Effect of dietary fish oil supplementation on peroxidation of serum lipids in patients with non-insulin dependent diabetes mellitus.Atherosclerosis. 1996 Apr 05; 121(2):275-83.A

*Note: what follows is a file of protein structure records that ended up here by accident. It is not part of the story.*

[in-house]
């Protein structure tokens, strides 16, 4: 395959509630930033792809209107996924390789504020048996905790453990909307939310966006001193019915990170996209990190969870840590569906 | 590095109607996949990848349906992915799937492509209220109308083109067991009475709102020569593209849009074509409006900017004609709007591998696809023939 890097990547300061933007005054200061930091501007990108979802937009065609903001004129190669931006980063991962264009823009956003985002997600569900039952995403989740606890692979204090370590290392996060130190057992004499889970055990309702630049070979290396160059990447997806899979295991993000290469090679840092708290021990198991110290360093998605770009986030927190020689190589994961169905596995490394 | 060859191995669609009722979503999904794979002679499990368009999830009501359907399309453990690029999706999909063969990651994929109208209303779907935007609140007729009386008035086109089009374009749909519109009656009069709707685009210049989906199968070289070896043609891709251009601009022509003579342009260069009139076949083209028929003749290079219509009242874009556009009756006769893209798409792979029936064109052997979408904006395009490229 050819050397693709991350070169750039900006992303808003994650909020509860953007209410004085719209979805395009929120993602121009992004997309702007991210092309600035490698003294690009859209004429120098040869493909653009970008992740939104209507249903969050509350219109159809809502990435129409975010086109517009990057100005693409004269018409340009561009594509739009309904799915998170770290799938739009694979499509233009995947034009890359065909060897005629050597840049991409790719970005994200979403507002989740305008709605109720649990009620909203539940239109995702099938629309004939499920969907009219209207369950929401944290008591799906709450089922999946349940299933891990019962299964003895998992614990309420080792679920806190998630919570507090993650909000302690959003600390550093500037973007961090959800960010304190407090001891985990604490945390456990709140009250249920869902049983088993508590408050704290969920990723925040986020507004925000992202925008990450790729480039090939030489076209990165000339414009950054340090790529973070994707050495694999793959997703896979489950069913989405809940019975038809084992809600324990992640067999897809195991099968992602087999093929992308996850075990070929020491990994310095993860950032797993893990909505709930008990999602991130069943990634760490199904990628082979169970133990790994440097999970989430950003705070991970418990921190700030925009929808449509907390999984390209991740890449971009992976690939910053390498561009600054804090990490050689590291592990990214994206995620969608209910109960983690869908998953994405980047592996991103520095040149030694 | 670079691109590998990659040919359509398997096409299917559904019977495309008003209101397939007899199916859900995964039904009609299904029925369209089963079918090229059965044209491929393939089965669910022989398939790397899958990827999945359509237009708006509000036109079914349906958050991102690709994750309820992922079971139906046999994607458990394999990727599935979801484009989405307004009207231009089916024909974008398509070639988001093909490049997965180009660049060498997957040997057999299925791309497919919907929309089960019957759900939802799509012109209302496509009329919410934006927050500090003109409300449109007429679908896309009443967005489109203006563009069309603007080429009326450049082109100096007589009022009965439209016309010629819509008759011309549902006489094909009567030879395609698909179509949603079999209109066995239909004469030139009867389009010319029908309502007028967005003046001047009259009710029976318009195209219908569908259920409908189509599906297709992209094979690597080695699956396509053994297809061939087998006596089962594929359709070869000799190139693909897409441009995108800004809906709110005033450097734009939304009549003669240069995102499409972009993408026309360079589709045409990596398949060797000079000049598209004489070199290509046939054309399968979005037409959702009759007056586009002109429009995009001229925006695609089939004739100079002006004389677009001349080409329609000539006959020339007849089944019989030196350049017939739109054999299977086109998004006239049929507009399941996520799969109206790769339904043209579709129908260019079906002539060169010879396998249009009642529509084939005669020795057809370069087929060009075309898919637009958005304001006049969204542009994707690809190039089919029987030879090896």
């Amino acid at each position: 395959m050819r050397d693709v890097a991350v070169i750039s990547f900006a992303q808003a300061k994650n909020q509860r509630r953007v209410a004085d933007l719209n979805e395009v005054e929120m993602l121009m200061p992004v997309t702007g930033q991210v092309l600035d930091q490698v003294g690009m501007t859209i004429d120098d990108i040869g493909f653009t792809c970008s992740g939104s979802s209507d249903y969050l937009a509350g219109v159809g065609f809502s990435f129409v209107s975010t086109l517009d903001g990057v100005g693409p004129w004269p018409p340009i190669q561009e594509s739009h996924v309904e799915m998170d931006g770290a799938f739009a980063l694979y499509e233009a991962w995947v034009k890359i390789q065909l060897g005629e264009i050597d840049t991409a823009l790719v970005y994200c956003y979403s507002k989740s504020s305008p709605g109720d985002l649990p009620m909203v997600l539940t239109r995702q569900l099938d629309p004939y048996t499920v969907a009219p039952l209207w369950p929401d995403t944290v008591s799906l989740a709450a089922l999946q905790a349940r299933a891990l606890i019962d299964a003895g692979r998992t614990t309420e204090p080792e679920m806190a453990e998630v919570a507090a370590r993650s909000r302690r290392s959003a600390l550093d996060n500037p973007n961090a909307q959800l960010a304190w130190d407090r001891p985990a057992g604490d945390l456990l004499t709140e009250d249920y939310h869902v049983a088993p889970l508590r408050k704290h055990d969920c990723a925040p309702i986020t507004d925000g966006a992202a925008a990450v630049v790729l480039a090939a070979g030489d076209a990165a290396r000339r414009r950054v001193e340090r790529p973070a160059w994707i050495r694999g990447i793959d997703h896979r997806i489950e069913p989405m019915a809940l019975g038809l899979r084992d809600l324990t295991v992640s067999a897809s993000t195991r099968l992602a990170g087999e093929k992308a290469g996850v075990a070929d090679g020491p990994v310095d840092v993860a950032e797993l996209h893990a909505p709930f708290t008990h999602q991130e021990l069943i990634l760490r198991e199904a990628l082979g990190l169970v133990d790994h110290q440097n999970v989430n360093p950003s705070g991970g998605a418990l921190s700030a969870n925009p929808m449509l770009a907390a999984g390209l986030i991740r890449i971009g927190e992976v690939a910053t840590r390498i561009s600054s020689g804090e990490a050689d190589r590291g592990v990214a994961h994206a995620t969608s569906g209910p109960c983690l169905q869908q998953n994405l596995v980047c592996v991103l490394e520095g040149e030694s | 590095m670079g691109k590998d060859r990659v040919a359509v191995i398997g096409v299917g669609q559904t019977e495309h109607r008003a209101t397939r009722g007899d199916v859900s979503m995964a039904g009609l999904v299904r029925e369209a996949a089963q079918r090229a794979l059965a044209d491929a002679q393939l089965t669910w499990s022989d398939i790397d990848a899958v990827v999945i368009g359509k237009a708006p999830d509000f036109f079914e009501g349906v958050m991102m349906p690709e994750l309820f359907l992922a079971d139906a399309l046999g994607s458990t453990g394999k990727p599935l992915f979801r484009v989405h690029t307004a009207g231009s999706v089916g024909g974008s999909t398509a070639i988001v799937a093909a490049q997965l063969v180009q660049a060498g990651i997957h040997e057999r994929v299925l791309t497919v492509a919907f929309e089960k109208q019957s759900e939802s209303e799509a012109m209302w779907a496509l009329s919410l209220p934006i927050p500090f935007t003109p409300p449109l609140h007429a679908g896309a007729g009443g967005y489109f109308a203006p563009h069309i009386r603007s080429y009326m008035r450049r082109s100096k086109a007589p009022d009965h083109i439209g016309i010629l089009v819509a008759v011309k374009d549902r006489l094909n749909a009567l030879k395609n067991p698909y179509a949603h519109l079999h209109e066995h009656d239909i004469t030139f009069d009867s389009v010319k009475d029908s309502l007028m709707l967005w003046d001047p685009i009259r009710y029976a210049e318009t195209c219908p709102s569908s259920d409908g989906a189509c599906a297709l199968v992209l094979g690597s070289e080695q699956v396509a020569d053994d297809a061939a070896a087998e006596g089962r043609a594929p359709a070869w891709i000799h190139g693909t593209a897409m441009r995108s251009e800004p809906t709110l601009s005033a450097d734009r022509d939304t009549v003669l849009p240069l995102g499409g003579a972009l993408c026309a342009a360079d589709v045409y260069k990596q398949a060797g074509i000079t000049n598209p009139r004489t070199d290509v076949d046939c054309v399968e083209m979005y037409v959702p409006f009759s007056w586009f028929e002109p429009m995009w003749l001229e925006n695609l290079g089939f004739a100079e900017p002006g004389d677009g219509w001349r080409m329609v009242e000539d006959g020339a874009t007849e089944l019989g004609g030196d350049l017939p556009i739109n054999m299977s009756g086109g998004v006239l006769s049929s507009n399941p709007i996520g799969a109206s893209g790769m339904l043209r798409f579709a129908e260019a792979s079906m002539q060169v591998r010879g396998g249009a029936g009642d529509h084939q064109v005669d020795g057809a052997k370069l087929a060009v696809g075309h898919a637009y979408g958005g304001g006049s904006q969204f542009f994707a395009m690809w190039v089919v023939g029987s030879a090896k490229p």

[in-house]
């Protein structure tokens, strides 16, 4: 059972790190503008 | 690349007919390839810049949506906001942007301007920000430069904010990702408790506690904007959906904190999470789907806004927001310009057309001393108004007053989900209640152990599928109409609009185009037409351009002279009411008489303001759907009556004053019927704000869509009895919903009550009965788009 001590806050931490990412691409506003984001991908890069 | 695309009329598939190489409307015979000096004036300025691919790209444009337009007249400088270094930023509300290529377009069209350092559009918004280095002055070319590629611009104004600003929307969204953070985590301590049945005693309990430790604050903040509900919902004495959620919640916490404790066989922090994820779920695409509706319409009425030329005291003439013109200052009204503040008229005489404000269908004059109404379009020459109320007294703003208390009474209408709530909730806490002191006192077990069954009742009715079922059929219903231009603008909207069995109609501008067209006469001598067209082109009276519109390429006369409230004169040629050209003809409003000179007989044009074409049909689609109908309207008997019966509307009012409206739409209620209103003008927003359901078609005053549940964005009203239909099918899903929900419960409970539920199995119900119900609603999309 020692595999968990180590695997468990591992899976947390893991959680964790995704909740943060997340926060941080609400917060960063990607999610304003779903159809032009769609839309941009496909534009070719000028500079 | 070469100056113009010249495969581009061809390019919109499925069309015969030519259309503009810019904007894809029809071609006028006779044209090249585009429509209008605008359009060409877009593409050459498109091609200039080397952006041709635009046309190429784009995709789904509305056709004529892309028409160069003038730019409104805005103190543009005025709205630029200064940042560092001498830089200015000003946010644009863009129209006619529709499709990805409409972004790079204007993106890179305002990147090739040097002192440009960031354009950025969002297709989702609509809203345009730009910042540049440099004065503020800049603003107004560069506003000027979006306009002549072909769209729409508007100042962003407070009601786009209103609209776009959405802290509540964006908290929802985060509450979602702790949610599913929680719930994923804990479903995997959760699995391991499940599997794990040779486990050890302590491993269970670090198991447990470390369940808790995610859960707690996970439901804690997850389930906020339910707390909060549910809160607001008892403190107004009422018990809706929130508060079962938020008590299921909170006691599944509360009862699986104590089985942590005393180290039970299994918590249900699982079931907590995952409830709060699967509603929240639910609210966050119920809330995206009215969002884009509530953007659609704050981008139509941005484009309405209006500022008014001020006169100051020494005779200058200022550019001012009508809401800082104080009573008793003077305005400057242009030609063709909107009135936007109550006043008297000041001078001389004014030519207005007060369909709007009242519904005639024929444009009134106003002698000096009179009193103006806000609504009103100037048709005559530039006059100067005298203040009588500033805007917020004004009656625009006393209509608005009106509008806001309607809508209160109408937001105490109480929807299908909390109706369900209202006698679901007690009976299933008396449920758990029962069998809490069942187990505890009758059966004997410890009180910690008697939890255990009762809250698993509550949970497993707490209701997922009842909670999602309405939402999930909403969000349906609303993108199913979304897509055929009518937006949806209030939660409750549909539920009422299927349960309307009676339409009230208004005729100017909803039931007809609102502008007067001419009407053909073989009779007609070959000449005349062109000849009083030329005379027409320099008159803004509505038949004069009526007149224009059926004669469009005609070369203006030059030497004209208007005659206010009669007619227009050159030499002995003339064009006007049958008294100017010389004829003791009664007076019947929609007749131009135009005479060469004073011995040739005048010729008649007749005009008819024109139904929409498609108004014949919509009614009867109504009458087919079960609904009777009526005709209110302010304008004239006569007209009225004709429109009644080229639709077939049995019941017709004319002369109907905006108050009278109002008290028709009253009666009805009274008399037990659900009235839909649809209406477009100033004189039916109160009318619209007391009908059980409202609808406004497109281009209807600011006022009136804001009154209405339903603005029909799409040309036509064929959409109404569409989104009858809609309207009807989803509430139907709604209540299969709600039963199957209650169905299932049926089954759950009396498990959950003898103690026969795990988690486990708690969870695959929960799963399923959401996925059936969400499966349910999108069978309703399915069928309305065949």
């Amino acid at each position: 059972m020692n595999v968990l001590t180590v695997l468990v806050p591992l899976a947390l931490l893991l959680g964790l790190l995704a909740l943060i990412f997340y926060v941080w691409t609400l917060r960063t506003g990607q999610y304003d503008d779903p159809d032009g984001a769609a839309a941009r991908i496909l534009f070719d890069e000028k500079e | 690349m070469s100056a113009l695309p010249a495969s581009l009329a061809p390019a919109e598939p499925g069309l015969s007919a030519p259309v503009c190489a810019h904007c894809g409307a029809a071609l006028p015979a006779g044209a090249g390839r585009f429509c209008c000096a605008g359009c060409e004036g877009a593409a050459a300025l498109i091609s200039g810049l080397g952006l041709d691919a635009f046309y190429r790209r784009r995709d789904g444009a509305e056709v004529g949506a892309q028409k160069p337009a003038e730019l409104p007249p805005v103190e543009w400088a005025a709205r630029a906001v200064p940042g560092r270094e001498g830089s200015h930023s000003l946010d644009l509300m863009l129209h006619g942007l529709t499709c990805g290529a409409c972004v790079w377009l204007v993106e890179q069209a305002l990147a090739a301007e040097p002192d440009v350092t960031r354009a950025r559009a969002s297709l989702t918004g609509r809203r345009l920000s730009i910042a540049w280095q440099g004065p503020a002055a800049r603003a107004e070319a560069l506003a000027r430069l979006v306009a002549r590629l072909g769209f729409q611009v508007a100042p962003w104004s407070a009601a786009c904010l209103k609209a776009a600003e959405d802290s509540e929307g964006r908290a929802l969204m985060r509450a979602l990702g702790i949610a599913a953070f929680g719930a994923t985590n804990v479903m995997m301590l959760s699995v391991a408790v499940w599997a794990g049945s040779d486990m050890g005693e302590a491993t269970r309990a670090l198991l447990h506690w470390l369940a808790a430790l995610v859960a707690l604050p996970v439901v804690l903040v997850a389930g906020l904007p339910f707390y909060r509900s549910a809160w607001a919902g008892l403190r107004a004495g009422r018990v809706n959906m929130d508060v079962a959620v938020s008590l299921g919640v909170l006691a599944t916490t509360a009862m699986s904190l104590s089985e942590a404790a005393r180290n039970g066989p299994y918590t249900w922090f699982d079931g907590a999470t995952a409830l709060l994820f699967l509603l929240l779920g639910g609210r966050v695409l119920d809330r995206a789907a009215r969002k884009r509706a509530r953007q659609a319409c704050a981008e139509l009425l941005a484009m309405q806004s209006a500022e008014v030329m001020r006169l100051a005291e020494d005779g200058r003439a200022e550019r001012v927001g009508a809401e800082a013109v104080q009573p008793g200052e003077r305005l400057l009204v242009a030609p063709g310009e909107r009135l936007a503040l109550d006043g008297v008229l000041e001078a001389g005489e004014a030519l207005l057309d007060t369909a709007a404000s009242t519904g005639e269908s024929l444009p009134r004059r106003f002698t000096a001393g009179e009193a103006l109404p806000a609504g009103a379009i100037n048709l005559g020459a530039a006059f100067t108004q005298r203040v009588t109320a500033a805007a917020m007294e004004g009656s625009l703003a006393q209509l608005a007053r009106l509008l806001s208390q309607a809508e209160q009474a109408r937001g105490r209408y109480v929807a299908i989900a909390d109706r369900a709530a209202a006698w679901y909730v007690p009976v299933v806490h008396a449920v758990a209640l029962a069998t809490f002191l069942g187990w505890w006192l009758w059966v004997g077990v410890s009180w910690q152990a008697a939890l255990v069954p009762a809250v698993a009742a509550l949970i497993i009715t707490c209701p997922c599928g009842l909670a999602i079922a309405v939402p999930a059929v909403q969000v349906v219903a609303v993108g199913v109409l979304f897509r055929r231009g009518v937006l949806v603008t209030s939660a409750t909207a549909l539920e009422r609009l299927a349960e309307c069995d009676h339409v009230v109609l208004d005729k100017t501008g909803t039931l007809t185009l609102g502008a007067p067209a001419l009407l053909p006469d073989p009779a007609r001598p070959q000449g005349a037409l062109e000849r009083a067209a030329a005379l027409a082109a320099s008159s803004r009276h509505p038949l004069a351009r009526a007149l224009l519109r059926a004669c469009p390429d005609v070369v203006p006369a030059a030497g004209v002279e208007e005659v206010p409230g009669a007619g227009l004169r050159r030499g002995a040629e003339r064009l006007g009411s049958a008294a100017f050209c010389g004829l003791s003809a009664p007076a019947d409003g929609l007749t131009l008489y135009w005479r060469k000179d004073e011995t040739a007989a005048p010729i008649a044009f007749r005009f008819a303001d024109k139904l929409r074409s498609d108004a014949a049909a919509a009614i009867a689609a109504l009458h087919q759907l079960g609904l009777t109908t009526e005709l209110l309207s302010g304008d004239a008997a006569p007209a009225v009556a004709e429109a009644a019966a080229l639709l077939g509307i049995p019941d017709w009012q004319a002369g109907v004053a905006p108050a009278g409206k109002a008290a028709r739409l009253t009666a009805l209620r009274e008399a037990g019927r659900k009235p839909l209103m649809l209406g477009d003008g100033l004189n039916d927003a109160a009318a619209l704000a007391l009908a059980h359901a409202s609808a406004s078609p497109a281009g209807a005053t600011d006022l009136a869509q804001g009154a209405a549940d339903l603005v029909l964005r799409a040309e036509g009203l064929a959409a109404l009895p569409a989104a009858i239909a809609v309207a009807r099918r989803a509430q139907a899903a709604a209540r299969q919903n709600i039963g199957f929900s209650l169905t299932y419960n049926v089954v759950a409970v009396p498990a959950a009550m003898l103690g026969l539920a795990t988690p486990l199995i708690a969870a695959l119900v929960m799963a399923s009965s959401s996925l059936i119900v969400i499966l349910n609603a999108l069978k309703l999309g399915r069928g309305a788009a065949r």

Lipid peroxidation may be important in the development of cardiovascular disease, a common cause of mortality and morbidity in non-insulin dependent diabetes mellitus (NIDDM). We assessed the degree of lipid peroxidation by measuring plasma malondialdehyde, as thiobarbituric acid reacting substances (TBARS), in 23 non-insulin diabetic patients. Plasma levels of standardised alpha-tocopherol (vitamin E), lipid content of whole plasma and lipoprotein fractions, glycosylated haemoglobin, glycosylated low density lipoprotein (LDL) and fasting blood glucose were also measured. On completion of the baseline studies patients randomly received either fish oil or matching olive oil capsules in a double blind crossover fashion for 6 weeks followed by a 6 week washout period and a final 6 week treatment phase. Studies, identical to the initial baseline studies, were performed at the end of the of the active treatment periods at 6 and 18 weeks. Treatment with olive oil did not change levels of TBARS, vitamin E or indices of glycaemic control compared with baseline. Total cholesterol and triglyceride (TG) content of plasma and lipoprotein fractions were not significantly altered. Treatment with fish oil resulted in elevation of TBARS (P < 0.001) and reduction of vitamin E (P < 0.01) compared with baseline and olive oil treatment. Plasma cholesterol was unchanged. A reduction in plasma TG compared with baseline occurred but failed to reach significance (P =0.07). Changes in apo B containing lipoproteins induced by fish oil failed to reach significance. No significant changes were observed in concentration or composition of high density lipoprotein (HDL). Fish oil treatment showed no change in glycaemic control as assessed by glycosylated haemoglobin and LDL although a rise in fasting blood glucose just failed to reach significance (P = 0.06). Lipid peroxidation in NIDDM can be exacerbated by dietary fish oil. This potentially adverse reaction may limit the therapeutic use of fish oils in such patients.